Is there a tussle between opposing camps in Pakatan Harapan (PH) concerning the appointment of the new Dewan Rakyat speaker?
- Both Rais and Yeoh are qualified and experienced
- Allegedly, there is a need to appease certain PH supporters by giving the post to a Malay Muslim
- Fahmi Fadzil puts it best in saying that the most important thing is that the speaker must have calibre, have the drive to reform the institution of parliament, and is neutral and professional
Sources from within the ruling coalition and word on the ground reveal disagreements over candidates for the all-important post, which will become the face of Malaysia’s legislature in this brand new term.
One name being bandied about is Tan Sri Dr Rais Yatim, a former Barisan Nasional cabinet minister who broke ranks with the party when he openly supported PH in the 14th General Election.
Rais, 76, has held ministerial portfolios under five prime ministers, including stints as foreign, information and de facto law ministers.
He is seen as the front-runner based on his background as a lawyer, experience in government and for being a widely respected veteran lawmaker.
His entry into the PH fold has come in quick succession after he was supportive of Prime Minister Tun Dr Mahathir Mohamad and PH in the weeks leading up to GE14, which earned scorn from many within Umno.
Almost a month after being sacked by Umno, and after PH took over the Federal Government, Rais was made a member of Parti Pribumi Bersatu Malaysia on June 4.
Sources told the New Straits Times (NST) that Rais was Dr Mahathir’s choice as Dewan Rakyat speaker.
However, the choice was not well received by other top leaders in PH.
They were supportive of DAP’s Segambut member of parliament Hannah Yeoh.
If this happens, Yeoh, who is former Selangor state assembly speaker, could be the first woman in that post.
“They do not agree with the prime minister’s choice, that is why the appointment is taking so long.
“This is where BN and Umno come into play. Dr Mahathir’s candidate for speaker can be appointed if he gets the majority support, be it from the government or the opposition,” said the source.
Dr Mahathir made efforts to bring in support from Umno and BN when he met Umno vice-president Datuk Seri Dr Ahmad Zahid Hamidi on June 7.
Rais, being a former Umno leader, could be enticement enough for Umno’s 54 members of parliament to vote in favour of him when Dewan Rakyat convenes on July 16.
The source said Dr Mahathir also needed to appease certain PH supporters by making sure that the post went to a Malay Muslim.
“This is important after the flak the government received over the appointment of Tommy Thomas as the country’s first non-Malay and non-Muslim attorney-general.”
Rais did not respond to calls and text messages.
Yeoh said she was unaware that there had been protests against Dr Mahathir’s choice of Rais to become speaker.
“Best not to speculate and wait for official announcement by leadership… I better not comment, lah,” said Yeoh in a text message to the NST.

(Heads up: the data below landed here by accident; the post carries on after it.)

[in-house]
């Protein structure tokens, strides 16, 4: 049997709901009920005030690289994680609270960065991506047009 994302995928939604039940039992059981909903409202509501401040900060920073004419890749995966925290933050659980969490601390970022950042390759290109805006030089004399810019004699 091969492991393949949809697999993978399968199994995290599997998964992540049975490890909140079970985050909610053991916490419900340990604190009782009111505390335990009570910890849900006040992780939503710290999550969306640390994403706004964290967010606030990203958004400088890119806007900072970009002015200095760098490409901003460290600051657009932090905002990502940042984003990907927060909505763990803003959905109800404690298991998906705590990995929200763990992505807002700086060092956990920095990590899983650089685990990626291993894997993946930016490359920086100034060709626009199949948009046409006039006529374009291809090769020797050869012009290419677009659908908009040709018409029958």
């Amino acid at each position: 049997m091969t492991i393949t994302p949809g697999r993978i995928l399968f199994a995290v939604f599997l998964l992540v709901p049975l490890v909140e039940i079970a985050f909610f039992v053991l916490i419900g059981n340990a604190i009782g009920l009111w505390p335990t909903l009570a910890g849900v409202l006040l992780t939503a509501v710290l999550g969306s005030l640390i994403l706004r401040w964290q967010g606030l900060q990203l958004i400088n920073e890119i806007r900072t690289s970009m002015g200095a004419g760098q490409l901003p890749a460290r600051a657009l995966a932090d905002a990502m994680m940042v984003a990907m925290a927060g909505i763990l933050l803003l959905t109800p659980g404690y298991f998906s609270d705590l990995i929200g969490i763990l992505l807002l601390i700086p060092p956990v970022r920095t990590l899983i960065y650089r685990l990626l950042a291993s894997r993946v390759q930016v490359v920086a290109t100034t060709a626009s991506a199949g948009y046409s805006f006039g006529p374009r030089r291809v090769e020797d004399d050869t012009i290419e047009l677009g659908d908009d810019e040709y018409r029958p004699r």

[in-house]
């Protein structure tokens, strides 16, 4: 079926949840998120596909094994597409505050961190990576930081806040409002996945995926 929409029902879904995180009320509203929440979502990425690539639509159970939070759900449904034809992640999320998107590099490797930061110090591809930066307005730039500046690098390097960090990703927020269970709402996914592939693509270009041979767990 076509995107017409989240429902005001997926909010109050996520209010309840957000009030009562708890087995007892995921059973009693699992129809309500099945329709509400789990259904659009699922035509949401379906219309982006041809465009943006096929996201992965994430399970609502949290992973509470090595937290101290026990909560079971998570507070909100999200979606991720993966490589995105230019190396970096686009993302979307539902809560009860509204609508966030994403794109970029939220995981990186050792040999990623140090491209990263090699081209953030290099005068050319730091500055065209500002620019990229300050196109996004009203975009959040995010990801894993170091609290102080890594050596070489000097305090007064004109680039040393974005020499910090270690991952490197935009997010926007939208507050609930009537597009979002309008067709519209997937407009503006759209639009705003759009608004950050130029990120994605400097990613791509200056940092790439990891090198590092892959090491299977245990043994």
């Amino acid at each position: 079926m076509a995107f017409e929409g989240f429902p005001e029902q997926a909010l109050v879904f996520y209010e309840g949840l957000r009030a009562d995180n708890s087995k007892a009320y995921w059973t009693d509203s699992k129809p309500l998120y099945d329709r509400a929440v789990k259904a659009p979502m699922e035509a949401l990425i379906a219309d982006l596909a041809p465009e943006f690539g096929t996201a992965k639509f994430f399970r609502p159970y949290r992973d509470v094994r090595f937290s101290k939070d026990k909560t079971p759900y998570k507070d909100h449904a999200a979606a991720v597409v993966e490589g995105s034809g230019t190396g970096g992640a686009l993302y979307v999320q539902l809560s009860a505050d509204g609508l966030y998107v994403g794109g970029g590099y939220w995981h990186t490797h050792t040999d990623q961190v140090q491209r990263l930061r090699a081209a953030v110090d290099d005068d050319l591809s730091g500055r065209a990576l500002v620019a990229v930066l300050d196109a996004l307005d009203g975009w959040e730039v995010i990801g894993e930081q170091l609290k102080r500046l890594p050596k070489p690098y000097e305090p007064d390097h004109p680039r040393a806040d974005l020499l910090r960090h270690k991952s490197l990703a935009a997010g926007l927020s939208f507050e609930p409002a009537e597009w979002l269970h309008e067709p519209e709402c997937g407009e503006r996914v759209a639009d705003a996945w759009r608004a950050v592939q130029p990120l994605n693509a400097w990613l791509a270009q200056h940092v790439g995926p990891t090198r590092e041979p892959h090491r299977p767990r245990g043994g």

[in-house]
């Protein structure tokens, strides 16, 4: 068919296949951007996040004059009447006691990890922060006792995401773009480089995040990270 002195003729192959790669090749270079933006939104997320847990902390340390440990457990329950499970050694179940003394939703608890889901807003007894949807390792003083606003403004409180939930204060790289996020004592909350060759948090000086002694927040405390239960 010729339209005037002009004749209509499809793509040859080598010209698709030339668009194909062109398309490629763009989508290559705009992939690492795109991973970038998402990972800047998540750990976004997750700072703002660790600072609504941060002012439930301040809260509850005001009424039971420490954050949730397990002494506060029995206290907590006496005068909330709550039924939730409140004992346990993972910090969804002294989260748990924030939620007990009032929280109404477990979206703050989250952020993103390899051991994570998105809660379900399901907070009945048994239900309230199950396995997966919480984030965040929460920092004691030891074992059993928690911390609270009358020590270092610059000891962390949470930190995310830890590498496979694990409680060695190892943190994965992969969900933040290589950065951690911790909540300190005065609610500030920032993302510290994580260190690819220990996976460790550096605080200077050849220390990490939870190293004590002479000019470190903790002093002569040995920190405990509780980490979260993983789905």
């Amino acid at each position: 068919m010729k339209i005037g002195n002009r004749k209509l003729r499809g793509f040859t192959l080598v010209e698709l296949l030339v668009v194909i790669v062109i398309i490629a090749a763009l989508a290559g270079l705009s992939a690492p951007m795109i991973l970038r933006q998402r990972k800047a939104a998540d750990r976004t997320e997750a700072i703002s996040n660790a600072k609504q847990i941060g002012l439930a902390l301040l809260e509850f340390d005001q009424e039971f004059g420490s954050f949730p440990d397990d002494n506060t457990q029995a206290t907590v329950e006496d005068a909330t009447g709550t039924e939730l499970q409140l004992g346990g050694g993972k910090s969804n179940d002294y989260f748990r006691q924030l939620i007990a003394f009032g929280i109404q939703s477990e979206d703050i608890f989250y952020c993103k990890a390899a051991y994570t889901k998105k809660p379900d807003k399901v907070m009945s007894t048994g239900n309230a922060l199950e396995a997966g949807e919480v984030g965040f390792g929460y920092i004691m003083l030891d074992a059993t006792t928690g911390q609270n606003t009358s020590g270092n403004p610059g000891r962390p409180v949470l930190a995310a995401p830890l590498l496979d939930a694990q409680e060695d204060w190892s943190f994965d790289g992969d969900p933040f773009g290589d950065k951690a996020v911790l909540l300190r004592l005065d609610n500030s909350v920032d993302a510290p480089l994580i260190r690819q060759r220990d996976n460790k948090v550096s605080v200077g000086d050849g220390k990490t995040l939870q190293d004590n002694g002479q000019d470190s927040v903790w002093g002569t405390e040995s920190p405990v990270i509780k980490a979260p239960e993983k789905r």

The speaker is elected when Parliament convenes for the first time after a general election, and the names of candidates must be submitted 14 days prior to the voting process.
A candidate for speaker must be nominated and seconded by at least two members of parliament other than himself. This nomination process must be conducted at least 14 days before the election of the speaker.
The Dewan Rakyat speaker is appointed based on Clause (1) (a) Article 57 of the Federal Constitution.
The speaker need not be a member of the house to be elected.
This means that both MPs or non-MPs are qualified to be speaker.
Both sides of the political divide are allowed to submit a name to become a candidate for the post.
There have only been two occasions in the past 13 terms of parliament where there was an election for the post.
If only one candidate meets the required conditions, he is automatically elected speaker. Otherwise, voting by secret ballot needs to be done.
The winner is decided by a simple majority in the 222-member house.
Council of Former Elected Representatives (Mubarak) president Tan Sri Abdul Aziz Rahman said the speaker must be someone who was seen to be fair to all and had earned the respect of parliamentarians to conduct the session judiciously.
Aziz said the speaker must have the necessary knowledge and experience.
“Rais has a vast experience, both as a member of the government as well as the opposition.
Most PKR, DAP and Parti Amanah Negara leaders the NST spoke to were divided on their choice of speaker.
Wanita PH head Zuraida Kamaruddin said she supported a woman as the speaker.
She said Yeoh, 39, had the qualifications, but the prime minister’s had the final say.
“Hannah has proven to have the experience to become speaker since she was Selangor state assembly speaker.”
Johor PAN secretary Suhaizan Kaiat, however, was all for a woman being one of the two deputy speakers.
“Maybe a woman should not be put in the top post, but a leader like Yeoh could become deputy speaker.”
PKR lawmaker Fahmi Fadzil said: “The most important thing is that the speaker must have calibre, have the drive to reform the institution or parliament, and is neutral and professional.”